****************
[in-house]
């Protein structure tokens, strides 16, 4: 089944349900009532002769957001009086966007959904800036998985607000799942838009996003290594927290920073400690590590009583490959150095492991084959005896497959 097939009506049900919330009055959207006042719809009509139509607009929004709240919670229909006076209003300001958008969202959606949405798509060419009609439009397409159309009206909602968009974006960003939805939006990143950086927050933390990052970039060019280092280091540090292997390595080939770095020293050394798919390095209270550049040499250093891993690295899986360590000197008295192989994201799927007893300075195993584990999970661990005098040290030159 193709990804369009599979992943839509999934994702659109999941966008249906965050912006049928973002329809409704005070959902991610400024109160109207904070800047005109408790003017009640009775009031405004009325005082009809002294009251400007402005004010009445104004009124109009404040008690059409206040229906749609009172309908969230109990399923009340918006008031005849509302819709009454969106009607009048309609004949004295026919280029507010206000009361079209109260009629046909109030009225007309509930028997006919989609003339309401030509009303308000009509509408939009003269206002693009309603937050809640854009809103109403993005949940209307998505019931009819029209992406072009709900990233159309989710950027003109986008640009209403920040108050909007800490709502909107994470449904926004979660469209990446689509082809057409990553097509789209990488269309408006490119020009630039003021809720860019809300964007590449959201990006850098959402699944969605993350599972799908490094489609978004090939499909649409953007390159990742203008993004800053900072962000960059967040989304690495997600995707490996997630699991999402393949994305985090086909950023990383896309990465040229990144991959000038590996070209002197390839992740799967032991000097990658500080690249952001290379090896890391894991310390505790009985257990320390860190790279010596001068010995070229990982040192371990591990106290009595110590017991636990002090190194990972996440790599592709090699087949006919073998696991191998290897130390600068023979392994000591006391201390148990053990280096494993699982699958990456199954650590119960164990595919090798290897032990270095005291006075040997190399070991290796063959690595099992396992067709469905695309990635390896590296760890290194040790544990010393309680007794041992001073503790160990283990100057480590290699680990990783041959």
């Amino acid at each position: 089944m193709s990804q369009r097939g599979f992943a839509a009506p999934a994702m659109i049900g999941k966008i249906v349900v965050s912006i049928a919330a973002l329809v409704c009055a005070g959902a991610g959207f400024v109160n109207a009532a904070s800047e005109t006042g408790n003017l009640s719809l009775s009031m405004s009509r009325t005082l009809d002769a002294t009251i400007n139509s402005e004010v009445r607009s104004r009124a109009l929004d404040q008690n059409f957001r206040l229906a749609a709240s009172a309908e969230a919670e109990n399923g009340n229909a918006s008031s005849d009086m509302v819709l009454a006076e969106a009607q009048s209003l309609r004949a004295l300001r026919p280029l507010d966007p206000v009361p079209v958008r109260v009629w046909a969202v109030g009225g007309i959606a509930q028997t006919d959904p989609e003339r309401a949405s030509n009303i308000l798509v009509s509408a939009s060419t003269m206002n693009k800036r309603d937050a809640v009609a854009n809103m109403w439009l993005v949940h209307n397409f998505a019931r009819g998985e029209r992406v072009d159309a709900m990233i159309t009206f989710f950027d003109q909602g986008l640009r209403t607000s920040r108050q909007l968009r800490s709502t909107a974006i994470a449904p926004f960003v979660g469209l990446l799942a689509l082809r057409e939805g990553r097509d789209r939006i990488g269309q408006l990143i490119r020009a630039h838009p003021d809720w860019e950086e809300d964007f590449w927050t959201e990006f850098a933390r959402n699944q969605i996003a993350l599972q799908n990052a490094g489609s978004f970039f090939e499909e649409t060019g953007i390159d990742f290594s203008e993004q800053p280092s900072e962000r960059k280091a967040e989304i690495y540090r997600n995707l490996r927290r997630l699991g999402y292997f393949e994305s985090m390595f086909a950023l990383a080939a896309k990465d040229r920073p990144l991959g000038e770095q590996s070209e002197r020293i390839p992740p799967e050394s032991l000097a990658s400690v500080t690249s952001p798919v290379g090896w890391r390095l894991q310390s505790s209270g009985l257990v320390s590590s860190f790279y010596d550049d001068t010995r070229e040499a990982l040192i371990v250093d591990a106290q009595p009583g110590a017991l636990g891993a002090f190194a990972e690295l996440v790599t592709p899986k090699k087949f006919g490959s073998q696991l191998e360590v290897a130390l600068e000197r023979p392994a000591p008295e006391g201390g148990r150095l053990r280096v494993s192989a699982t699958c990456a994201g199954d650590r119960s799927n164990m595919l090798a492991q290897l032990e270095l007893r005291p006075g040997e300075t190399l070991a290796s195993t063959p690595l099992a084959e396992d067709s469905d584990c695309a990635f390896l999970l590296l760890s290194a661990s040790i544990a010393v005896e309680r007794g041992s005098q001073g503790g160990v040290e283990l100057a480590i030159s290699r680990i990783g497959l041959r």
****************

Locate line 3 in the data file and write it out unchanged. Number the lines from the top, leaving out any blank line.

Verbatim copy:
């Amino acid at each position: 089944m193709s990804q369009r097939g599979f992943a839509a009506p999934a994702m659109i049900g999941k966008i249906v349900v965050s912006i049928a919330a973002l329809v409704c009055a005070g959902a991610g959207f400024v109160n109207a009532a904070s800047e005109t006042g408790n003017l009640s719809l009775s009031m405004s009509r009325t005082l009809d002769a002294t009251i400007n139509s402005e004010v009445r607009s104004r009124a109009l929004d404040q008690n059409f957001r206040l229906a749609a709240s009172a309908e969230a919670e109990n399923g009340n229909a918006s008031s005849d009086m509302v819709l009454a006076e969106a009607q009048s209003l309609r004949a004295l300001r026919p280029l507010d966007p206000v009361p079209v958008r109260v009629w046909a969202v109030g009225g007309i959606a509930q028997t006919d959904p989609e003339r309401a949405s030509n009303i308000l798509v009509s509408a939009s060419t003269m206002n693009k800036r309603d937050a809640v009609a854009n809103m109403w439009l993005v949940h209307n397409f998505a019931r009819g998985e029209r992406v072009d159309a709900m990233i159309t009206f989710f950027d003109q909602g986008l640009r209403t607000s920040r108050q909007l968009r800490s709502t909107a974006i994470a449904p926004f960003v979660g469209l990446l799942a689509l082809r057409e939805g990553r097509d789209r939006i990488g269309q408006l990143i490119r020009a630039h838009p003021d809720w860019e950086e809300d964007f590449w927050t959201e990006f850098a933390r959402n699944q969605i996003a993350l599972q799908n990052a490094g489609s978004f970039f090939e499909e649409t060019g953007i390159d990742f290594s203008e993004q800053p280092s900072e962000r960059k280091a967040e989304i690495y540090r997600n995707l490996r927290r997630l699991g999402y292997f393949e994305s985090m390595f086909a950023l990383a080939a896309k990465d040229r920073p990144l991959g000038e770095q590996s070209e002197r020293i390839p992740p799967e050394s032991l000097a990658s400690v500080t690249s952001p798919v290379g090896w890391r390095l894991q310390s505790s209270g009985l257990v320390s590590s860190f790279y010596d550049d001068t010995r070229e040499a990982l040192i371990v250093d591990a106290q009595p009583g110590a017991l636990g891993a002090f190194a990972e690295l996440v790599t592709p899986k090699k087949f006919g490959s073998q696991l191998e360590v290897a130390l600068e000197r023979p392994a000591p008295e006391g201390g148990r150095l053990r280096v494993s192989a699982t699958c990456a994201g199954d650590r119960s799927n164990m595919l090798a492991q290897l032990e270095l007893r005291p006075g040997e300075t190399l070991a290796s195993t063959p690595l099992a084959e396992d067709s469905d584990c695309a990635f390896l999970l590296l760890s290194a661990s040790i544990a010393v005896e309680r007794g041992s005098q001073g503790g160990v040290e283990l100057a480590i030159s290699r680990i990783g497959l041959r």